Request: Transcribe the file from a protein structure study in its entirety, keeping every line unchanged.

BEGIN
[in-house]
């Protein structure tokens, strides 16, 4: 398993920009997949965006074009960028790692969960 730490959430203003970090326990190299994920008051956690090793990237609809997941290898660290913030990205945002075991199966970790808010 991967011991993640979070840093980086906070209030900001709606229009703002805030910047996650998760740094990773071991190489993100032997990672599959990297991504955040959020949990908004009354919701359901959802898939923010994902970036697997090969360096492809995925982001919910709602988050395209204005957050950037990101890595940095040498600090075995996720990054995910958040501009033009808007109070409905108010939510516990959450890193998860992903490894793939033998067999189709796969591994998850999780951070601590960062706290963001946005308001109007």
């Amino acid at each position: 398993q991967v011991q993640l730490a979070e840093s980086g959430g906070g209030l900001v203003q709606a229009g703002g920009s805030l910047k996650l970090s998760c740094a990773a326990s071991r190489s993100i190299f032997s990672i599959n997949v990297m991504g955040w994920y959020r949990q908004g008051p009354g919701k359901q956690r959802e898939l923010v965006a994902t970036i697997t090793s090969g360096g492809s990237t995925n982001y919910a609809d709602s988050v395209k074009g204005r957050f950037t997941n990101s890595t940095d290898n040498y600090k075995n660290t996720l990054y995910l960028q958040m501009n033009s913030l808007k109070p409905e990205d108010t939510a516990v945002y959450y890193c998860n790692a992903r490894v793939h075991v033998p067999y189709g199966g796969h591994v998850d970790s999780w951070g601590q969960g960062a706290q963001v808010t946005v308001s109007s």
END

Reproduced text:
[in-house]
């Protein structure tokens, strides 16, 4: 398993920009997949965006074009960028790692969960 730490959430203003970090326990190299994920008051956690090793990237609809997941290898660290913030990205945002075991199966970790808010 991967011991993640979070840093980086906070209030900001709606229009703002805030910047996650998760740094990773071991190489993100032997990672599959990297991504955040959020949990908004009354919701359901959802898939923010994902970036697997090969360096492809995925982001919910709602988050395209204005957050950037990101890595940095040498600090075995996720990054995910958040501009033009808007109070409905108010939510516990959450890193998860992903490894793939033998067999189709796969591994998850999780951070601590960062706290963001946005308001109007």
């Amino acid at each position: 398993q991967v011991q993640l730490a979070e840093s980086g959430g906070g209030l900001v203003q709606a229009g703002g920009s805030l910047k996650l970090s998760c740094a990773a326990s071991r190489s993100i190299f032997s990672i599959n997949v990297m991504g955040w994920y959020r949990q908004g008051p009354g919701k359901q956690r959802e898939l923010v965006a994902t970036i697997t090793s090969g360096g492809s990237t995925n982001y919910a609809d709602s988050v395209k074009g204005r957050f950037t997941n990101s890595t940095d290898n040498y600090k075995n660290t996720l990054y995910l960028q958040m501009n033009s913030l808007k109070p409905e990205d108010t939510a516990v945002y959450y890193c998860n790692a992903r490894v793939h075991v033998p067999y189709g199966g796969h591994v998850d970790s999780w951070g601590q969960g960062a706290q963001v808010t946005v308001s109007s």